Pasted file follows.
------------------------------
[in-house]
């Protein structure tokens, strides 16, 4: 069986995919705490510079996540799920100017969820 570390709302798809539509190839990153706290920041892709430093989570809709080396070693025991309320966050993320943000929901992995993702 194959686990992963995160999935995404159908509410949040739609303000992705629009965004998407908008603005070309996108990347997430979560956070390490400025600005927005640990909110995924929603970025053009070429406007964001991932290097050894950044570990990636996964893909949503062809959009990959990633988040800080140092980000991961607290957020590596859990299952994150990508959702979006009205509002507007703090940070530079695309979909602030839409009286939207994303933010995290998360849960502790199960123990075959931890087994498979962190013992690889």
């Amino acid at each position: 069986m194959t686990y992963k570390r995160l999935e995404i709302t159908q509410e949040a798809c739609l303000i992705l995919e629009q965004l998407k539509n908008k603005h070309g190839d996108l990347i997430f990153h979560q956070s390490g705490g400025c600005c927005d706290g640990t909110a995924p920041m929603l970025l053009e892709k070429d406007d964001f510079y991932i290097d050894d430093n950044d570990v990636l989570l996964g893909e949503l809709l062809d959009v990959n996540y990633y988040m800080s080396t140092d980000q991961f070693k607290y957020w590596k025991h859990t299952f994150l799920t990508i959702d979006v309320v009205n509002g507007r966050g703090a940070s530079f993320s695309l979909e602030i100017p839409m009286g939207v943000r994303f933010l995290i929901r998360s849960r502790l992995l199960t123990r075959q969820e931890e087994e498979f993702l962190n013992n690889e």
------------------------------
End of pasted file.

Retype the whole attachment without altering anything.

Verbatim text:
[in-house]
């Protein structure tokens, strides 16, 4: 069986995919705490510079996540799920100017969820 570390709302798809539509190839990153706290920041892709430093989570809709080396070693025991309320966050993320943000929901992995993702 194959686990992963995160999935995404159908509410949040739609303000992705629009965004998407908008603005070309996108990347997430979560956070390490400025600005927005640990909110995924929603970025053009070429406007964001991932290097050894950044570990990636996964893909949503062809959009990959990633988040800080140092980000991961607290957020590596859990299952994150990508959702979006009205509002507007703090940070530079695309979909602030839409009286939207994303933010995290998360849960502790199960123990075959931890087994498979962190013992690889």
């Amino acid at each position: 069986m194959t686990y992963k570390r995160l999935e995404i709302t159908q509410e949040a798809c739609l303000i992705l995919e629009q965004l998407k539509n908008k603005h070309g190839d996108l990347i997430f990153h979560q956070s390490g705490g400025c600005c927005d706290g640990t909110a995924p920041m929603l970025l053009e892709k070429d406007d964001f510079y991932i290097d050894d430093n950044d570990v990636l989570l996964g893909e949503l809709l062809d959009v990959n996540y990633y988040m800080s080396t140092d980000q991961f070693k607290y957020w590596k025991h859990t299952f994150l799920t990508i959702d979006v309320v009205n509002g507007r966050g703090a940070s530079f993320s695309l979909e602030i100017p839409m009286g939207v943000r994303f933010l995290i929901r998360s849960r502790l992995l199960t123990r075959q969820e931890e087994e498979f993702l962190n013992n690889e």